“I discovered race in America and it fascinated me”: Alienation, Exile and the Discovery of Cultures in Chimamanda Ngozi Adichie’s Americanah
Keywords:Alienation, Exile, Cultural/racial identity, Eurocentrism, Inferiority Complex, Liberalism
Depicting the economic and cultural problems facing its Nigerian immigrant protagonists, Chimamanda Ngozi Adichie’s novel, Americanah provides a great opportunity for its readers to understand the increasing appeal of the idea of cultures among immigrants in the West. It shows how the problems accompanying cultural dislocation compel even alienated individuals who previously idealized the West to embrace their cultures and move away from universal and individualistic perspectives such as liberalism. Cultural dislocation not only helps immigrants discover the importance and particularity of their own culture but also the continuing influence of cultures in the West. Further complicating the picture, however, the novel also reveals how the culture discovered by immigrants in exile is distinctly different from the culture lived and understood by their counterparts in their native country. By frankly depicting both the cultural problems facing African immigrants in a racialized America and the prevalence and negative effects of Eurocentric cultural alienation among non-Western youth, Americanah helps us understand the surprising turn to cultures and away from liberalism at the start of the twenty-first century.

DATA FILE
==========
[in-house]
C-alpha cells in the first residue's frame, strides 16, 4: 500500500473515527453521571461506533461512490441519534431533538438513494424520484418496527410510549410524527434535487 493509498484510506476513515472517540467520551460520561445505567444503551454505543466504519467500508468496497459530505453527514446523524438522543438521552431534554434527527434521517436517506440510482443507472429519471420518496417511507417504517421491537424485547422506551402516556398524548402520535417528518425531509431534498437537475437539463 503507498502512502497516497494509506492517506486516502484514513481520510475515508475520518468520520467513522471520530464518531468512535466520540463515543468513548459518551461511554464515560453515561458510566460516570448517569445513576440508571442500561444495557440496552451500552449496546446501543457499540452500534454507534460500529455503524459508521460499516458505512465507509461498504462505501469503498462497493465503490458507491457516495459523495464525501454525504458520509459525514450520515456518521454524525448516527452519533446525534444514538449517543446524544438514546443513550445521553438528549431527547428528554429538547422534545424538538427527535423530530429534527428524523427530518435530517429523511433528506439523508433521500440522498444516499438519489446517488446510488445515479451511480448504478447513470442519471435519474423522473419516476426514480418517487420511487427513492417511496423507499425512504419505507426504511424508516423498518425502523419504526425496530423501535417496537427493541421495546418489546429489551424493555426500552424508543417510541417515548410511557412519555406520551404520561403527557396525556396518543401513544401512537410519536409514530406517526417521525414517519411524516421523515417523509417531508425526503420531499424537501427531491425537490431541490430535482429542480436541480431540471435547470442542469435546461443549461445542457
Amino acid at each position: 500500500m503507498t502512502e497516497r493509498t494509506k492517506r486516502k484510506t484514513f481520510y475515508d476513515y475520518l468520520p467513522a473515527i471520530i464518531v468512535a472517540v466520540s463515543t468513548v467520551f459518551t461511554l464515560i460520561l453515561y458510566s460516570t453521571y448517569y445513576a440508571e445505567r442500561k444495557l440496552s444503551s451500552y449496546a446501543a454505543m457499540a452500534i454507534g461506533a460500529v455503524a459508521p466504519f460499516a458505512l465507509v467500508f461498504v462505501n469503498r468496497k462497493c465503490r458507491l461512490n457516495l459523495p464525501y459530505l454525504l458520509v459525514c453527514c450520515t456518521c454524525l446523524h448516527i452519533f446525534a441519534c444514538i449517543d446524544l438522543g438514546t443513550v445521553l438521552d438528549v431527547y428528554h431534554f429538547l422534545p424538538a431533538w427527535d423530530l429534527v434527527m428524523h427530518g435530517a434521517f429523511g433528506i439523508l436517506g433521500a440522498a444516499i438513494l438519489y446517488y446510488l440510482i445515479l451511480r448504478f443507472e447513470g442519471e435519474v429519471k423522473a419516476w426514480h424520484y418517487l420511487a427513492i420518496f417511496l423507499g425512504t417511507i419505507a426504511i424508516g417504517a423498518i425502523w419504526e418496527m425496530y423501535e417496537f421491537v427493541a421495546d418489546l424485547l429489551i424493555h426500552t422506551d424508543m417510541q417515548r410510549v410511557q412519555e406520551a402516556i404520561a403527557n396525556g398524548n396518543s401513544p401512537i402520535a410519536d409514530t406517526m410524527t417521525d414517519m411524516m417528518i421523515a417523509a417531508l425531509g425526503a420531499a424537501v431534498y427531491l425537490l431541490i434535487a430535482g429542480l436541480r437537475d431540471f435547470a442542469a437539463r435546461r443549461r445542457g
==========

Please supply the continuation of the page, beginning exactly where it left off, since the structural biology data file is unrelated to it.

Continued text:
Adeleke, Tunde. “Black Americans and Africa: A Critique of the Pan-African and Identity Paradigms” The International Journal of African Historical Studies. 1998. 31.3: 505-538.
Adichie, Chimamanda Ngozi. Americanah. Anchor Books, 2013.
---. The Thing Around Your Neck. Alfred. A Knopf, 2009.
---. We should All Be Feminists. New York: Anchor Books, 2014.
Arthur, John A. Invisible Sojourners: African Immigrant Diaspora in the United States. Westport, Connecticut: Praeger, 2000.
Austin, Patrycja. “Searching for One’s Self at the Crossroads of the Cosmopolitan World: Determining the Importance of Roots for Those Who Travel through Diversities in Chimamnda Ngozi Adichie’s Americanah” Ostrava Journal of English Philology 7.1 (2015): 7-16.